Expectations, Aging and Cognitive Decline
We use longitudinal data from the HRS to document general patterns in expectations with respect to aging in various domains and investigate the potential role of cognitive decline in those patterns. We focus on two aspects of expectations: optimism and uncertainty. We estimate the effect of age controlling for cohort, selection and calendar time effects. With the notable exception of survival expectations, we find that optimism decreases with age in most domains. Uncertainty appears to increase with age in most cases except for survival expectations, but these findings are less robust. Using methods that minimize the likelihood of spurious associations due to survey noise, we show that cognitive decline plays a modest but statistically significant role in explaining the decline of optimism with age, again, with the exception of survival expectations. We do not find a role for cognitive decline in accounting for the increase in uncertainty.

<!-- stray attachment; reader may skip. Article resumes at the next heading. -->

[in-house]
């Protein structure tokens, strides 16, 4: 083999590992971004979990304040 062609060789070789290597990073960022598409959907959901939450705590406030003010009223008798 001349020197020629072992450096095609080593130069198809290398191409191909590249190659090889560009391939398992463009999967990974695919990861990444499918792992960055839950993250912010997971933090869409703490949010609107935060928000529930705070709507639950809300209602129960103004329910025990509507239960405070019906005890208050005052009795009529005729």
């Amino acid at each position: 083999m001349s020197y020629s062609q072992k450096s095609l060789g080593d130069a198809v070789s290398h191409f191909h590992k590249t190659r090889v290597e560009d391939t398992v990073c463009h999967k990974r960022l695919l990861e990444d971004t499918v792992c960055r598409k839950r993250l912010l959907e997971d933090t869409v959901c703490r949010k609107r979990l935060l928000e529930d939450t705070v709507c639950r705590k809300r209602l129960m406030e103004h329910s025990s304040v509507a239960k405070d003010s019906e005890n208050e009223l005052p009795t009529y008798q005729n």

We are grateful to the Behavioral and Social Research Program of the National Institute on Aging for supporting the collection of the HRS data used in this paper through grant U01-AG09740 and for research support through NIA grant P01AG026571. We are also grateful to Péter Hudomiet for excellent research assistance.
Robert J. Willis
The primary sources of support for my research are from National Institutes of Health grants U01AG0009740 and P01AG026571. In addition, in the recent past I have received grants from Social Security Administration through the Michigan Retirement Research Center, from the Sloan Foundation and from Pfizer.